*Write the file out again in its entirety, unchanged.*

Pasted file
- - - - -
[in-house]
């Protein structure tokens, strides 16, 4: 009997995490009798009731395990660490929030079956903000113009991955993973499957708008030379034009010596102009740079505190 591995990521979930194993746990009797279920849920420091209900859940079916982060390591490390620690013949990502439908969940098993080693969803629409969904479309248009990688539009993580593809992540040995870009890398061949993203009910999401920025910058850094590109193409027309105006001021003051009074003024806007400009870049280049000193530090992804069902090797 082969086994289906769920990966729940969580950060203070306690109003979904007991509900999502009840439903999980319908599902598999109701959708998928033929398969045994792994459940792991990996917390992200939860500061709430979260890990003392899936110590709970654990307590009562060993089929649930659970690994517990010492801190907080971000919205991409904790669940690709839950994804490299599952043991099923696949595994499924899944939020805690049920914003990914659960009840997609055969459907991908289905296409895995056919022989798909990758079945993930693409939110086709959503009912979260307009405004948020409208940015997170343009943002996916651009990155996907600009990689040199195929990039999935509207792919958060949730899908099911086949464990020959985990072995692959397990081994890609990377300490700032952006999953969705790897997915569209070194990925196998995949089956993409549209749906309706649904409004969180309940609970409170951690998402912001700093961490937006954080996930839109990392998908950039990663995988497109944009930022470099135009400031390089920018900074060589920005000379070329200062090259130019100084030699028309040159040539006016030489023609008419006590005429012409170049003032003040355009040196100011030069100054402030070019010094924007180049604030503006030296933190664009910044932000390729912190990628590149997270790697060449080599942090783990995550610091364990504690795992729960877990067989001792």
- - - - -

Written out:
[in-house]
């Protein structure tokens, strides 16, 4: 009997995490009798009731395990660490929030079956903000113009991955993973499957708008030379034009010596102009740079505190 591995990521979930194993746990009797279920849920420091209900859940079916982060390591490390620690013949990502439908969940098993080693969803629409969904479309248009990688539009993580593809992540040995870009890398061949993203009910999401920025910058850094590109193409027309105006001021003051009074003024806007400009870049280049000193530090992804069902090797 082969086994289906769920990966729940969580950060203070306690109003979904007991509900999502009840439903999980319908599902598999109701959708998928033929398969045994792994459940792991990996917390992200939860500061709430979260890990003392899936110590709970654990307590009562060993089929649930659970690994517990010492801190907080971000919205991409904790669940690709839950994804490299599952043991099923696949595994499924899944939020805690049920914003990914659960009840997609055969459907991908289905296409895995056919022989798909990758079945993930693409939110086709959503009912979260307009405004948020409208940015997170343009943002996916651009990155996907600009990689040199195929990039999935509207792919958060949730899908099911086949464990020959985990072995692959397990081994890609990377300490700032952006999953969705790897997915569209070194990925196998995949089956993409549209749906309706649904409004969180309940609970409170951690998402912001700093961490937006954080996930839109990392998908950039990663995988497109944009930022470099135009400031390089920018900074060589920005000379070329200062090259130019100084030699028309040159040539006016030489023609008419006590005429012409170049003032003040355009040196100011030069100054402030070019010094924007180049604030503006030296933190664009910044932000390729912190990628590149997270790697060449080599942090783990995550610091364990504690795992729960877990067989001792």